A rubber membrane, especially when made from later, has been found to be very satisfactory in use'for such a supporting medium for the w decoration. Inasmuch as the decoration is built up on the transfer paper and adheres thereto, in arranging the decoration on the rubber membrane, the decoration must be exposed so that it will be brought into contact with the surface to 35 be decorated, thus the paper backing is brought between the rubber membrane and the decoration itself. In order to destroy the strength and stiflness of the paper backing, it is saturated with water at the outset of the mounting process when an it is arranged on the membrane and before the decoration is brought into contact with the sur face being decorated, and as the rubber membrane is deformed so as to conform to the surface to be decorated, the paper backing breaks up into 45 non-coherent bits and the eflect of the breaking up of the paper backing upon the decoration itself, must be considered. "In order that the breaking up of the paper backing will not destroy the figure of the decoration, it is necessary that the up decoration itself be of the continuous film type and have sumcient strength to be unaffected by the disintegration of the paper. The decorative film may be formed in any of a plurality of ways Well known to the art, it being essential only that at it be a continuous film in practicing this invention. Continuous film transfer decorations such as disclosed in my copending application Serial No. 679,330 filed July '7, 1933, are well adapted for practicing this invention.
In order to cause the rubber membrane and the transfer decoration supported thereby to conform to the surface to be decorated and to achieve that result without any slipping or rubbing action between the surfaces involved, it is essential that the force applied to the rubber membrane be uniform and normal to the surface of the membrane at all points and at all stages of the process. For that purpose, fiuid pressure is employed and it has been found that either pneumatic or hydraulic pressure will work satisfactorily in practicing this invention. Hydraulic pressure has been found to be convenient.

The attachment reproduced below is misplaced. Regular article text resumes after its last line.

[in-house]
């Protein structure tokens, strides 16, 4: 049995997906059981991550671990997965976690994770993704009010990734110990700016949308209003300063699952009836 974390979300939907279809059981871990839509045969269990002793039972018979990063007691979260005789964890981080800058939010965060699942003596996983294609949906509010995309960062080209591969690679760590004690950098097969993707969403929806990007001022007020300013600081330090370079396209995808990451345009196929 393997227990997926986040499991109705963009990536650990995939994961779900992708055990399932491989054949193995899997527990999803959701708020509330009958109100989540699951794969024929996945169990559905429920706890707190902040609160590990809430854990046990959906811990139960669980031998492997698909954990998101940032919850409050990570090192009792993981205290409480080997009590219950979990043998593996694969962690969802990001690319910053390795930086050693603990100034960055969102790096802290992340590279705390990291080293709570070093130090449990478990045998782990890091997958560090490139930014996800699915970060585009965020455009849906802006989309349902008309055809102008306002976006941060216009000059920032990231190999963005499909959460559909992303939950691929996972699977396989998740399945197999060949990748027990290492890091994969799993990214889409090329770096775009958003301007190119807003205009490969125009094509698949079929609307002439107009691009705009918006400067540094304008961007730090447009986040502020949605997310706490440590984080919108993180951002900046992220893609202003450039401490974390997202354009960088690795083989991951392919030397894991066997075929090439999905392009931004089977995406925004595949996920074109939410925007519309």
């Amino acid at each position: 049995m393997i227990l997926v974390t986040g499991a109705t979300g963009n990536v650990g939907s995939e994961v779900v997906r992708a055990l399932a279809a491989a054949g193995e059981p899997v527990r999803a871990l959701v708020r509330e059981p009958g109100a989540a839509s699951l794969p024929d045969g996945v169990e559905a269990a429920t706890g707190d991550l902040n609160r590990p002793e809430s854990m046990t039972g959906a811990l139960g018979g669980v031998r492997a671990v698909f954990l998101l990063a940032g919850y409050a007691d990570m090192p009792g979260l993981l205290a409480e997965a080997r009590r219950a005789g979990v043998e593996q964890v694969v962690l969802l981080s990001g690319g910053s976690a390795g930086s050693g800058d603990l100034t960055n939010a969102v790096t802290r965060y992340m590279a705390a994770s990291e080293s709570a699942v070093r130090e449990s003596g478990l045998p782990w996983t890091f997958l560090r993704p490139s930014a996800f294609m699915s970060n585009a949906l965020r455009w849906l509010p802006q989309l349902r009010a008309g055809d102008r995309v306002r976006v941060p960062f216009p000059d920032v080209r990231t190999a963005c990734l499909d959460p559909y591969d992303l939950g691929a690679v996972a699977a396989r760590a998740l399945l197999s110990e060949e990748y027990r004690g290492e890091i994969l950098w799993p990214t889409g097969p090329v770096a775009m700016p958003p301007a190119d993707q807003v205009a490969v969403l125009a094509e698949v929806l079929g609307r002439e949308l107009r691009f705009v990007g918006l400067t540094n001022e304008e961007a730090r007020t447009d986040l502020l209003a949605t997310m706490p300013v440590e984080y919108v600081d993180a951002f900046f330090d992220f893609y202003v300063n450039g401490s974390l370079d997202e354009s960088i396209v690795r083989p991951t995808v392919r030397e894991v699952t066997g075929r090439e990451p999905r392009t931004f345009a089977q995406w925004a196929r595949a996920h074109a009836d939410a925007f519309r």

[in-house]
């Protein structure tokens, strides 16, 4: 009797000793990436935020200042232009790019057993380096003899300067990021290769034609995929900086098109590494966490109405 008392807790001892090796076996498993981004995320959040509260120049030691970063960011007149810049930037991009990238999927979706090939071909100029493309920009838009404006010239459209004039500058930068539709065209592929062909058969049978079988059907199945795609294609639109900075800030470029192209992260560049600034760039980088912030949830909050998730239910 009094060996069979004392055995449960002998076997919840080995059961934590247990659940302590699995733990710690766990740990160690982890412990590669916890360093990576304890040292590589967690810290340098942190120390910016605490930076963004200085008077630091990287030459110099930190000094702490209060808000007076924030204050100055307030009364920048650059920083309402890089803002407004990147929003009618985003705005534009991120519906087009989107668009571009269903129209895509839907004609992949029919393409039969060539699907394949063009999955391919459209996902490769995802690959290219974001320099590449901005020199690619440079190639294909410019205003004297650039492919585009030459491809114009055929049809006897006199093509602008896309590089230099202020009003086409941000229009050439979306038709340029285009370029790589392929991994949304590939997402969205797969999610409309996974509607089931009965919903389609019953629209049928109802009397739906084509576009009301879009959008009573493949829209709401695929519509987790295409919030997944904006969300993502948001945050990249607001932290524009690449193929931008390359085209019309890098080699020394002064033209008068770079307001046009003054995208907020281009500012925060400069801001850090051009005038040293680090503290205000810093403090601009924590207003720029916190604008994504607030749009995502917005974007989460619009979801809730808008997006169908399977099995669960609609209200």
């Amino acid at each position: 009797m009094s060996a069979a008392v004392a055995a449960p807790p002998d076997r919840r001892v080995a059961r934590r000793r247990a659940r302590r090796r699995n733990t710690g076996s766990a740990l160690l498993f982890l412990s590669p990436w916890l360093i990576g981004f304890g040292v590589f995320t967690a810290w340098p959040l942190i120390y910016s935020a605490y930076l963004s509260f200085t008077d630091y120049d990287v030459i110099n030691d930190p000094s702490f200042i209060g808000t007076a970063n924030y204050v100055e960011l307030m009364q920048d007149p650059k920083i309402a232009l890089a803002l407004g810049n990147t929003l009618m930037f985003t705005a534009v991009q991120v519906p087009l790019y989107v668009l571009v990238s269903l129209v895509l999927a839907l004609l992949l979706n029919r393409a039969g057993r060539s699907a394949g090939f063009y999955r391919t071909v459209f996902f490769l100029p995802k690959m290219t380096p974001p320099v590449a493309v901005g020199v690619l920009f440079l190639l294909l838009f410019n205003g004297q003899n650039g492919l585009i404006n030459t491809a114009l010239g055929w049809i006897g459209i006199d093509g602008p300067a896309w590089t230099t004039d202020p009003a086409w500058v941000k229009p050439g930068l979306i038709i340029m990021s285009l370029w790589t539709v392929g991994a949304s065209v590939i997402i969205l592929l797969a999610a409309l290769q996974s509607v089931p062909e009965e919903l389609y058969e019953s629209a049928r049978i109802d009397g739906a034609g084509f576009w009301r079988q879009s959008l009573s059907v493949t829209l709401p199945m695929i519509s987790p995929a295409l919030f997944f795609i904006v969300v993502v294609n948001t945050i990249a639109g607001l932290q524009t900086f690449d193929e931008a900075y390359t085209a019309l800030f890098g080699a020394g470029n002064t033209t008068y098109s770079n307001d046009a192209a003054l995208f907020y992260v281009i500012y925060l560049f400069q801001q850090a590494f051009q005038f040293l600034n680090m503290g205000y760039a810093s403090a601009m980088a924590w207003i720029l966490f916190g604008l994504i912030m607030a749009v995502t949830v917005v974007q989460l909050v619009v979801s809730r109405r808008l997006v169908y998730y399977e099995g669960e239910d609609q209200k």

As shown in the drawing, a container or reser voir l, is provided for the water through which the hydraulic pressure is exerted, in practicing this invention. One side of the reservoir II is covered by the rubber membrane 2, which is to support and to apply the transfer decoration to the surface to be decorated. The object to be decorated is arranged in proximity to the rubber membrane,'but spaced slightly therefrom at the outset of the operation of the device and the supporting means 3 for carrying the object to be decorated, takes a form determined largely by the nature of the object. As shown in the drawing, a supporting means 3 is hinged as indicated at t to standards 5 of the frame 6 so that the support 3 may be thrown to one side, where it is readily accessible for removing a decorated object and subsequently placing another object to be decorated in place. The object to be decorated is prepared, preliminary to the mounting operation, for
receiving the decoration by applying a coat of primer or surfacer thereto, which may be applied in accordance with conventional practice and which may be of any suitable type well known to the art. One suitable ground coat or primer for use in connection with this invention, is that disclosed and claimed in my Patent 1,924,961.
The object illustrated for decoration, in this particular instance, is a door for the instrument panel of an automobile. The object to be decorated may be secured in the supporting means in any suitable manner as by the screw, which is an integral part of the object in this particular instance, and which extends through an aperture in the supporting means 3 and is fastened by a wing nut threaded thereon.
The supporting means 3 'may be swung about the hinge 4 to bring it into mounting position, where the extension I on the supportingmeans 3 is adapted to rest upon a hinge pin 8 and be secured thereto by clamps 9, swivelly mounted in the projection I, thus fixing the support 3 in place to resist the force of the fiuid pressure.